Poets Plaza: An Outdoor Living Room for Writers

Plenty of bookish neighborhoods yap about their literary history, but few have written literature into their physical landscape like San Francisco's North Beach. Here the street signs are inked with bylines—Jack Kerouac Alley, Kenneth Rexroth Place—and the famed writers' cafes feel like common civic property.

Now a proposed project—the conversion of a block of Vallejo Street into a carless, tree-lined public square—aims to bring the writing culture more officially into North Beach's bones. Called Poets Plaza, it's the brainchild of Lawrence Ferlinghetti, the famed poet, artist, and City Lights founder. "Lawrence comes from a European tradition of plazas," says the project's architect, Dennis Sullivan. "He wanted an outdoor living room for poets." As living rooms go, Poets Plaza fittingly abuts the salon: Caffe Trieste, the grandest of those old writers' haunts and a place still packed with scribes, many of whom live in apartments upstairs.

The Plaza design caters assiduously to the block's legacy of free expression. Portable chairs will, in Sullivan's words, "give you authorship to move," and even the trees may be set in wheeled pots. Playing the blank page is also smart design policy when you're asking to transform a city block. Sullivan hopes to place rolling planters at each end, which can be pushed out of the way if emergency vehicles need to drive through. (These would be watered with rainwater collected on the site.) Even the plaza's most striking feature isn't quite permanent: the striated green-and-white ground surface, a mime of the pattern on Brunelleschi's Duomo in Florence, Italy, will be painted initially, and only later set in stone. For Sullivan, the Plaza amounts to "a simple platform for unscripted change." Appropriately, among the few fixed features will be quotes from poets, inscribed in the ground.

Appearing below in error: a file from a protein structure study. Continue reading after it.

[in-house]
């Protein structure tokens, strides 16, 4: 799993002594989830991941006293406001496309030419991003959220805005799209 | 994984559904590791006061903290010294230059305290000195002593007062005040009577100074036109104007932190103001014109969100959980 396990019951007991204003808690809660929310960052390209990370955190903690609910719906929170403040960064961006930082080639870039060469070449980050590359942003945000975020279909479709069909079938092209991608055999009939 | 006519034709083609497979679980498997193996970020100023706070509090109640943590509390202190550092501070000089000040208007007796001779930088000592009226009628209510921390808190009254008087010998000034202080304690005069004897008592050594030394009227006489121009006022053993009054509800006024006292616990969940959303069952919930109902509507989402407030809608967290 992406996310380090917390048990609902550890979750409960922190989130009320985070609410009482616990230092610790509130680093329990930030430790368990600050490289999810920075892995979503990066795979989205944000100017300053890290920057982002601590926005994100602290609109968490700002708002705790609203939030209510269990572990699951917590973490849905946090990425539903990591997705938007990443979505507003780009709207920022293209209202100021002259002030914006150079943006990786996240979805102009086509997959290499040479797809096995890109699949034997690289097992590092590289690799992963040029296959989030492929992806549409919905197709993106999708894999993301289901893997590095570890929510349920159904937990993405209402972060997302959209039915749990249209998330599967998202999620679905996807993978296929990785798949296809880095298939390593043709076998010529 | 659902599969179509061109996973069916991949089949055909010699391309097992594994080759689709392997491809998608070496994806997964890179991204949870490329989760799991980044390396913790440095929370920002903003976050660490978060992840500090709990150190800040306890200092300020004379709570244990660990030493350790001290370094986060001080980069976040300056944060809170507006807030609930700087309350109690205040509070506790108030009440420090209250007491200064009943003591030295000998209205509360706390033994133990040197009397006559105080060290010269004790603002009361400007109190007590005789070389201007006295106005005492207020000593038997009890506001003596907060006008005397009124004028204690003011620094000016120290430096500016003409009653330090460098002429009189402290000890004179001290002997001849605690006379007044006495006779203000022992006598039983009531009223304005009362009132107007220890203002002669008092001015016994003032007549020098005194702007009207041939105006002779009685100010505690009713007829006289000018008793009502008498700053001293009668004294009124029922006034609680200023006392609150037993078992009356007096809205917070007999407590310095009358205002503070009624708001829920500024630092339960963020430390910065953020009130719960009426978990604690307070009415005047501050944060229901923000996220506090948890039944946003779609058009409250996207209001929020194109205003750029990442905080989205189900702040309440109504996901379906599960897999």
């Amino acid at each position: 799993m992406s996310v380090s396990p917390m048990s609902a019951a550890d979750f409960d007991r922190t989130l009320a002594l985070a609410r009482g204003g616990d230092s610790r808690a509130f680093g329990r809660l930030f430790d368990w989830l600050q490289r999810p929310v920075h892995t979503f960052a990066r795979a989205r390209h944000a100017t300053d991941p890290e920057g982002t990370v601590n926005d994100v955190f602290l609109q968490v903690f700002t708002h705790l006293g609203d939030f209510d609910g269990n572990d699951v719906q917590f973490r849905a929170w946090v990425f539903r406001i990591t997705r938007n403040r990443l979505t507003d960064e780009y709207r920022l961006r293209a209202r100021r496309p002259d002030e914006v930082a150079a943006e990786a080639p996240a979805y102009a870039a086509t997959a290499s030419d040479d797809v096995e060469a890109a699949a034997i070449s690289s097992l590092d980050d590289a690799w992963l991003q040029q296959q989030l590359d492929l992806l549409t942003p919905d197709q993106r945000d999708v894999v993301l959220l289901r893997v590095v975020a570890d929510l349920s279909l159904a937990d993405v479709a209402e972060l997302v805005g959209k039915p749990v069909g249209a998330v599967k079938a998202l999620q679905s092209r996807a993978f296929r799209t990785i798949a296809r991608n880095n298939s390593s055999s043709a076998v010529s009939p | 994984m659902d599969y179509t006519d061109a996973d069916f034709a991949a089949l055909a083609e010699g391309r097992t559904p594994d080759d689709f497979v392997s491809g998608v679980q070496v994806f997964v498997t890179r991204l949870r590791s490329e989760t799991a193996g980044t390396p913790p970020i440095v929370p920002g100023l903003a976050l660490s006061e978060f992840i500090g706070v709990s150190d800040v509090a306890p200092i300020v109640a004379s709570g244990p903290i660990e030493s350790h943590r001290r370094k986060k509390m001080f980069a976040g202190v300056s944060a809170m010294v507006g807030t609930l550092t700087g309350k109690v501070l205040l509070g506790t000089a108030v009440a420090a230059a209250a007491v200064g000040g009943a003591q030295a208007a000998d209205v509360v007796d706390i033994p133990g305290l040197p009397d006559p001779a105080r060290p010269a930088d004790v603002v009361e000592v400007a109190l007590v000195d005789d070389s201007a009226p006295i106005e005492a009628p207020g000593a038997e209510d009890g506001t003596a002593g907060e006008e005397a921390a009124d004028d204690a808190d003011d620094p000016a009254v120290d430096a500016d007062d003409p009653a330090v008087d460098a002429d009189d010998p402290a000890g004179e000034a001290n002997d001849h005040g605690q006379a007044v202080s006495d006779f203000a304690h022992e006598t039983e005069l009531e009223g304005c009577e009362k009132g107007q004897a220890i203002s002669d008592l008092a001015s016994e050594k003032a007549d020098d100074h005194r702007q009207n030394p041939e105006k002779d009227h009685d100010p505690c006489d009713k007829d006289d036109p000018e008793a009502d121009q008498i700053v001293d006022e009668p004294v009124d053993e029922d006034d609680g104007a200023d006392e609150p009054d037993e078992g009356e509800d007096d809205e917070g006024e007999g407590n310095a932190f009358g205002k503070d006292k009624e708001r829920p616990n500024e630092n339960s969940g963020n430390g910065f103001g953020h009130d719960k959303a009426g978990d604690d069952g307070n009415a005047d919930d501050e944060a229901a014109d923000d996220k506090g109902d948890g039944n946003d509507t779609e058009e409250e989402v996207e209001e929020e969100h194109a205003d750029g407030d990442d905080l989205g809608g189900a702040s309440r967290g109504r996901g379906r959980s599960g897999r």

Renderings by Mark Pechenik


Between Alexa, Siri, and Google, artificial intelligence is quickly changing us and the way we live. We no longer have to get up to turn on the lights or set the thermostat, we can find the fastest route to work with a click, and, most importantly, tag our friends in pictures. But interacting with the world isn't the only thing AI is making easier – now we can use it save the world, too.

Keep Reading Show less
Good News

An anonymous White House official claims President Trump cruelly limited Hispanic immigrants in their new book, "A Warning."

The book, to be released on November 19, gives an alleged insider account of the Trump White House and paints a picture of the president as a chaotic man who lacks the mental and moral acumen required for the job.

The anonymous staffer says that Trump once feigned a Hispanic accent and made fun of women attempting to immigrate to the U.S.

Keep Reading Show less
via KTVU / YouTube

The 63-year-old Oakland-Alameda Coliseum, currently branded the RingCentral Coliseum, is one of the most decrepit sports venues in America.

The home to the the NFL's Oakland Raiders (until they move to Las Vegas next season) and MLB's A's, is notoriously known as the Black Hole and has made headlines for its frequent flooding and sewage issues.

One of the stadium's few positive aspects is its connection to public transportation.

Keep Reading Show less
Hero Video
Yad Vashem

Since 1992, the Jewish Foundation for the Righteous has been holding reunion ceremonies between Holocaust survivors and rescuers once a year. But the tradition is coming to an end, as many have died or are too frail to travel. What might be the last reunion of its kind took place when a 92-year-old woman met up with the two surviving family members that she helped hide during the Holocaust, and their descendants.

Sarah Yanai and Yossi Mor introduced Melpomeni Dina (nee Gianopoulou) to their almost 40 family members, all decedents of the Mordechai family, the family of seven that Dina and her two sisters hid during WWII. "There are no words to describe this feeling," Dina told the Jeruselum Post. "It is very emotional for us to be together again."

Keep Reading Show less
via Facebook / Autumn Dayss

Facebook user and cosplayer Autumn Dayss has stirred up a bit of Halloween controversy with her last-minute costume, an anti-Vaxx mother.

An image she posted to the social network shows a smiling Dayss wearing a baby carrier featuring a small skeleton. "Going to a costume party tonight as Karen and her non-vaccinated child," the caption over the image reads.

Keep Reading Show less